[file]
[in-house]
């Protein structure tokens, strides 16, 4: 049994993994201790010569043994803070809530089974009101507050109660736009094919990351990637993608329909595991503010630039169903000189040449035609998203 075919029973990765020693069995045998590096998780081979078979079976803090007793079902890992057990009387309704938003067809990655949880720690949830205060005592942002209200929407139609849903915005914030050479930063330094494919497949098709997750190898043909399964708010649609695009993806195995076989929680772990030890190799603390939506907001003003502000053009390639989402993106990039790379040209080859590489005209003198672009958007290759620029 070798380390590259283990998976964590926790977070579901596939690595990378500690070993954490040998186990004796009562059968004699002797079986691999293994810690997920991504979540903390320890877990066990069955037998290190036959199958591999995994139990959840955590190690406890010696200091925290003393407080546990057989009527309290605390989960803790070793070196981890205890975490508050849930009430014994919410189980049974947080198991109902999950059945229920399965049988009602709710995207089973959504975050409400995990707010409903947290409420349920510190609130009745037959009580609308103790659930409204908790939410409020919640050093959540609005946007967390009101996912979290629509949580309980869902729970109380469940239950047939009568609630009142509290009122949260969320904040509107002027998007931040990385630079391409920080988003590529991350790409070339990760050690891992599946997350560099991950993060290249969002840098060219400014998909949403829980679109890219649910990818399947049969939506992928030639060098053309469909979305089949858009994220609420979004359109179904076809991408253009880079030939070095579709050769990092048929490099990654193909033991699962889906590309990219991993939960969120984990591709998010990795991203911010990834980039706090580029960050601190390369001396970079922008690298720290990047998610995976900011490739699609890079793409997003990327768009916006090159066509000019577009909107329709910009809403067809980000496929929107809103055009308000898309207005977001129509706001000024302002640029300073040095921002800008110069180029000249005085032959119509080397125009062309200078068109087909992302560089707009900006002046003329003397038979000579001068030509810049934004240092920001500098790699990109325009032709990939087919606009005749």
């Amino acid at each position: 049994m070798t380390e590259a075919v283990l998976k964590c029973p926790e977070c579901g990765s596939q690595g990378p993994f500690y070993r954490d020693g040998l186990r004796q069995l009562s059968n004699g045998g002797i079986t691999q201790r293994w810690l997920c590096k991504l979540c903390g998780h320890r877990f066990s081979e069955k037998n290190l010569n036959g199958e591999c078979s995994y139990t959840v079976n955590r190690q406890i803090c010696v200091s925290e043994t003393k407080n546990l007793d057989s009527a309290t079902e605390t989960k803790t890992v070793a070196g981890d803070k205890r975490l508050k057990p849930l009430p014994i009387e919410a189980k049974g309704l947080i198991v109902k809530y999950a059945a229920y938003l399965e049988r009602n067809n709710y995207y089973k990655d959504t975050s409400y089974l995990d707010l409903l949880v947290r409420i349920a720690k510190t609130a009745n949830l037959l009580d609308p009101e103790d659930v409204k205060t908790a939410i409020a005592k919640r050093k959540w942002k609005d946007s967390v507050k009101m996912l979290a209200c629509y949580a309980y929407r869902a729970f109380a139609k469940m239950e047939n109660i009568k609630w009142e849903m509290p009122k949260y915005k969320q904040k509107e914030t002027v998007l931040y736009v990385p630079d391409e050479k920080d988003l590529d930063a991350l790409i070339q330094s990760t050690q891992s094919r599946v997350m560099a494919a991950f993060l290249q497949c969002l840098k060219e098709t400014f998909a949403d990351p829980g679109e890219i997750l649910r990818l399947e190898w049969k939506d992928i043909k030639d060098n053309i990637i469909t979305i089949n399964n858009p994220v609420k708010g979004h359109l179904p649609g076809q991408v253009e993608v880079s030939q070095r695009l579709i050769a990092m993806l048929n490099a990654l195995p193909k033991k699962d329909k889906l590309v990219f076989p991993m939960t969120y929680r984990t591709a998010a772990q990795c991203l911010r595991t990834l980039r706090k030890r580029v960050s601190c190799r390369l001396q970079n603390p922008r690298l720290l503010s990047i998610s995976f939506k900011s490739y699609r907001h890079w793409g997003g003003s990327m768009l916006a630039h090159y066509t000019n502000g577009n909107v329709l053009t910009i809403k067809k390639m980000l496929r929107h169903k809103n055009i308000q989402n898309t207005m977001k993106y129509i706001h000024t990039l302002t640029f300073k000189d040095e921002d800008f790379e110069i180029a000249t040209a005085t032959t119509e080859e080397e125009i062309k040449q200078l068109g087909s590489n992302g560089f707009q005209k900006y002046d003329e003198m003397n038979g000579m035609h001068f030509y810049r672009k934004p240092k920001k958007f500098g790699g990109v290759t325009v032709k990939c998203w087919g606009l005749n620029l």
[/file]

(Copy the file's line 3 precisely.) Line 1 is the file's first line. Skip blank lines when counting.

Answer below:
């Amino acid at each position: 049994m070798t380390e590259a075919v283990l998976k964590c029973p926790e977070c579901g990765s596939q690595g990378p993994f500690y070993r954490d020693g040998l186990r004796q069995l009562s059968n004699g045998g002797i079986t691999q201790r293994w810690l997920c590096k991504l979540c903390g998780h320890r877990f066990s081979e069955k037998n290190l010569n036959g199958e591999c078979s995994y139990t959840v079976n955590r190690q406890i803090c010696v200091s925290e043994t003393k407080n546990l007793d057989s009527a309290t079902e605390t989960k803790t890992v070793a070196g981890d803070k205890r975490l508050k057990p849930l009430p014994i009387e919410a189980k049974g309704l947080i198991v109902k809530y999950a059945a229920y938003l399965e049988r009602n067809n709710y995207y089973k990655d959504t975050s409400y089974l995990d707010l409903l949880v947290r409420i349920a720690k510190t609130a009745n949830l037959l009580d609308p009101e103790d659930v409204k205060t908790a939410i409020a005592k919640r050093k959540w942002k609005d946007s967390v507050k009101m996912l979290a209200c629509y949580a309980y929407r869902a729970f109380a139609k469940m239950e047939n109660i009568k609630w009142e849903m509290p009122k949260y915005k969320q904040k509107e914030t002027v998007l931040y736009v990385p630079d391409e050479k920080d988003l590529d930063a991350l790409i070339q330094s990760t050690q891992s094919r599946v997350m560099a494919a991950f993060l290249q497949c969002l840098k060219e098709t400014f998909a949403d990351p829980g679109e890219i997750l649910r990818l399947e190898w049969k939506d992928i043909k030639d060098n053309i990637i469909t979305i089949n399964n858009p994220v609420k708010g979004h359109l179904p649609g076809q991408v253009e993608v880079s030939q070095r695009l579709i050769a990092m993806l048929n490099a990654l195995p193909k033991k699962d329909k889906l590309v990219f076989p991993m939960t969120y929680r984990t591709a998010a772990q990795c991203l911010r595991t990834l980039r706090k030890r580029v960050s601190c190799r390369l001396q970079n603390p922008r690298l720290l503010s990047i998610s995976f939506k900011s490739y699609r907001h890079w793409g997003g003003s990327m768009l916006a630039h090159y066509t000019n502000g577009n909107v329709l053009t910009i809403k067809k390639m980000l496929r929107h169903k809103n055009i308000q989402n898309t207005m977001k993106y129509i706001h000024t990039l302002t640029f300073k000189d040095e921002d800008f790379e110069i180029a000249t040209a005085t032959t119509e080859e080397e125009i062309k040449q200078l068109g087909s590489n992302g560089f707009q005209k900006y002046d003329e003198m003397n038979g000579m035609h001068f030509y810049r672009k934004p240092k920001k958007f500098g790699g990109v290759t325009v032709k990939c998203w087919g606009l005749n620029l």